On Wednesday, the Commission released its final report. To the surprise of most observers, the commission rejected privatization as the solution. While detailing a host of serious failings with the VA, the report notes that "care delivered by VA is in many ways comparable or better in clinical quality to that generally available in the private sector." It concludes that the new Choice Program was "flawed" in both its design and execution, adding that "the program has aggravated wait times and frustrated veterans, private-sector health care providers participating in networks, and V.H.A. alike." Rather than wholesale outsourcing, the report recommends addressing issues of access by "standing up integrated veteran-centric, community-based delivery networks," a plan roughly similar to the one Hillary Clinton had called for.
After controversy erupted a couple of years ago surrounding the Veterans Administration, Congress created something called the Commission on Care, whose members would write recommendations that would help shape the future of the VA. For conservatives, this created an opportunity to pursue a long-sought goal: privatization of veterans' care.
In April, the Washington Monthly's Paul Glastris wrote a piece for the Boston Globe, noting that several conservative Commission members quietly put together a recommendation calling for full privatization of the VA by 2035, prompting renewed lobbying from prominent veterans' groups, including the American Legion and Veterans of Foreign Wars, strongly opposing the far-right push.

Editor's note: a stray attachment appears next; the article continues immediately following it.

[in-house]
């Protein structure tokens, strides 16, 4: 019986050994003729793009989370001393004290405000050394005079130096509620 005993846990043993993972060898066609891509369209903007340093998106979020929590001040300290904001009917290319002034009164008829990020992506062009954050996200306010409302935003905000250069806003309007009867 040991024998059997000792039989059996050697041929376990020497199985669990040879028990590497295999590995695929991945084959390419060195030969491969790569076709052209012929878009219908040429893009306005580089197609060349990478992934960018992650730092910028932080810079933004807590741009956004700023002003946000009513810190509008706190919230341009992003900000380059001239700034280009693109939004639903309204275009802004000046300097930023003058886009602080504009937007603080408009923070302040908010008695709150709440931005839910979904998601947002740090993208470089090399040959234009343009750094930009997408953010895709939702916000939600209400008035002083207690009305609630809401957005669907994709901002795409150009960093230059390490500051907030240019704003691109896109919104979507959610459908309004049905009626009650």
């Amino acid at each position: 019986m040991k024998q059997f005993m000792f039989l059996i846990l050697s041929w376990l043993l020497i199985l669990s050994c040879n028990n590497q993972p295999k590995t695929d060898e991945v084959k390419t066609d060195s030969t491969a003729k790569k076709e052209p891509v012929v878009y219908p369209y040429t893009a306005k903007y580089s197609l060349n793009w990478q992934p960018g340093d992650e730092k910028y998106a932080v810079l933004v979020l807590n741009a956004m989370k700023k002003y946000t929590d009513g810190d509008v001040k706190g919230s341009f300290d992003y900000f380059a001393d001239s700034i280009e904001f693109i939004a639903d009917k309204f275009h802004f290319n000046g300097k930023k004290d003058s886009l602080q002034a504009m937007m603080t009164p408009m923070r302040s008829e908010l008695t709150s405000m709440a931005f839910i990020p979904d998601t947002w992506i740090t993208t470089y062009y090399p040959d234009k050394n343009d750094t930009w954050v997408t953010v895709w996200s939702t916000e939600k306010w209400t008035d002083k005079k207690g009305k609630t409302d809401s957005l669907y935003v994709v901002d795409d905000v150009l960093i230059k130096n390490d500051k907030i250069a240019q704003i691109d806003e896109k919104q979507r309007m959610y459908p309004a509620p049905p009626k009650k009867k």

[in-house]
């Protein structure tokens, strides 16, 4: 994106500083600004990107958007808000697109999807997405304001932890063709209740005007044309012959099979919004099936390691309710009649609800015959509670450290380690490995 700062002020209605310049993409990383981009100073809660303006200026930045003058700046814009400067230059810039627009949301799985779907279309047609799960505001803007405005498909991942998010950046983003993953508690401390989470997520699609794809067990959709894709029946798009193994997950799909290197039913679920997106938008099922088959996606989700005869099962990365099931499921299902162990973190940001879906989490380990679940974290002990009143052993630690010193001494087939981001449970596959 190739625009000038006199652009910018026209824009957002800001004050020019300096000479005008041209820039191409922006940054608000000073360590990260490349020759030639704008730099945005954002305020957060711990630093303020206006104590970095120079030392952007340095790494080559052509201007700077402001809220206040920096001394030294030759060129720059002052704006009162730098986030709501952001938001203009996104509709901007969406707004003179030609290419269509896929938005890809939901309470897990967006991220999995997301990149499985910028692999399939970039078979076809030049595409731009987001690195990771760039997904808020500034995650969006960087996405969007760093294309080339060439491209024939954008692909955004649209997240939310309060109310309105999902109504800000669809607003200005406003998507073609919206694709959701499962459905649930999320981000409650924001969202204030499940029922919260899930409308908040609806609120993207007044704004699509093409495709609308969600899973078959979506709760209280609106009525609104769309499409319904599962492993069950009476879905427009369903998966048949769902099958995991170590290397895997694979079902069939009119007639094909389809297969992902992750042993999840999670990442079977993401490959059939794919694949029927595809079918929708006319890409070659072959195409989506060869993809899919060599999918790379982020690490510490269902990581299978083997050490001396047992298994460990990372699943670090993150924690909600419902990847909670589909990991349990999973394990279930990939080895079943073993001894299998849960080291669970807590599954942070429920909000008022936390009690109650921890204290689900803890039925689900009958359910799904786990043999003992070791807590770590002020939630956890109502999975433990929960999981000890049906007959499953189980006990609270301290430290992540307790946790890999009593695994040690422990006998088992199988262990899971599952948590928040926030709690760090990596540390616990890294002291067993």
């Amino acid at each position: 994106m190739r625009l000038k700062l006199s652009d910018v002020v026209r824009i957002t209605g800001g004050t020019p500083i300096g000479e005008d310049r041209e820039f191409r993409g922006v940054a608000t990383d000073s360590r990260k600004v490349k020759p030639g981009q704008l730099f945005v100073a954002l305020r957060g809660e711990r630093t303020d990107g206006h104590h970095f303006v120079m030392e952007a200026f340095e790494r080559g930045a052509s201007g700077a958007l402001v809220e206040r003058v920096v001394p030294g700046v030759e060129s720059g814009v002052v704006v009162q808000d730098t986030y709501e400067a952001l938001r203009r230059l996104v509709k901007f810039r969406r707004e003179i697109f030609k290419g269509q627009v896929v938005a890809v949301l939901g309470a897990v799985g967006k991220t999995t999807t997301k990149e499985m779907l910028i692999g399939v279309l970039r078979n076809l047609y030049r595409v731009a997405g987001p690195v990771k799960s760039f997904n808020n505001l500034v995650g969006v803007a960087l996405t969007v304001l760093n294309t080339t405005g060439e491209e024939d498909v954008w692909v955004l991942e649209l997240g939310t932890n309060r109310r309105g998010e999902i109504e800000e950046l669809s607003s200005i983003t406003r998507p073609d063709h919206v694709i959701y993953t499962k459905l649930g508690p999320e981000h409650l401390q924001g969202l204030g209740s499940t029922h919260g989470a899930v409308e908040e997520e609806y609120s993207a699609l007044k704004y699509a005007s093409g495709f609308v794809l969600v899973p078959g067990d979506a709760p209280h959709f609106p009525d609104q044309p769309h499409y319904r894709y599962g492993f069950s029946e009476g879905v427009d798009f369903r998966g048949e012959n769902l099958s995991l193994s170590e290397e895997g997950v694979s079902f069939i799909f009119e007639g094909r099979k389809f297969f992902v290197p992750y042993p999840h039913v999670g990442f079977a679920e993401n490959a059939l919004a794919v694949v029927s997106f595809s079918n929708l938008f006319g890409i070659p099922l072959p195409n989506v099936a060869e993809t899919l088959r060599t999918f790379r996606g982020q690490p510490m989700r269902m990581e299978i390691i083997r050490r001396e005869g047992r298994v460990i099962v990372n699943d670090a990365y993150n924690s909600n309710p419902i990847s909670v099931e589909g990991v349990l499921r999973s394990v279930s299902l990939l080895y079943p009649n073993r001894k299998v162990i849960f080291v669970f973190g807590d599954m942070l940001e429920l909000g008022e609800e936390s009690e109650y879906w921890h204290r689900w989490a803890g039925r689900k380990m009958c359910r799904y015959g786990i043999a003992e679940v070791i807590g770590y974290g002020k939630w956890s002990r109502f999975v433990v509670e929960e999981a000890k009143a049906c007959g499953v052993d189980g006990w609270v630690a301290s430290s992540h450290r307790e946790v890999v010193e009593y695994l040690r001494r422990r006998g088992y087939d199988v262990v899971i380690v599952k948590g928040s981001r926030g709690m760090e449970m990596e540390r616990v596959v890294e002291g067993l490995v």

Last week, the veterans' advocates prevailed. Glastris published a report on the end of the fight, at least for now.
The editorial board of the New York Times added, "The V.A. is troubled, no question. But the commission properly stops short of recommending a solution dear to ideologues on the right, which is to dismantle one of the largest bureaucracies in American government -- one with a critically important mission -- and hand the wreckage to the private sector."
The editorial's reference to "ideologues on the right" was not a throwaway line. Congressional Republicans appointed several members to the Commission on Care with very conservative backgrounds, including one who works for Concerned Veterans for America (CVA), a conservative outfit that's received support from the Koch brothers' operation.
The right saw this as an important opportunity, but in this case, conservatives failed. Glastris called it a "stunning defeat of conservative anti-government ideology and ... an important victory for evidence-based good government."
Disclosure: I worked at the Washington Monthly from 2008 to 2011. Paul Glastris, its editor, is a friend of mine.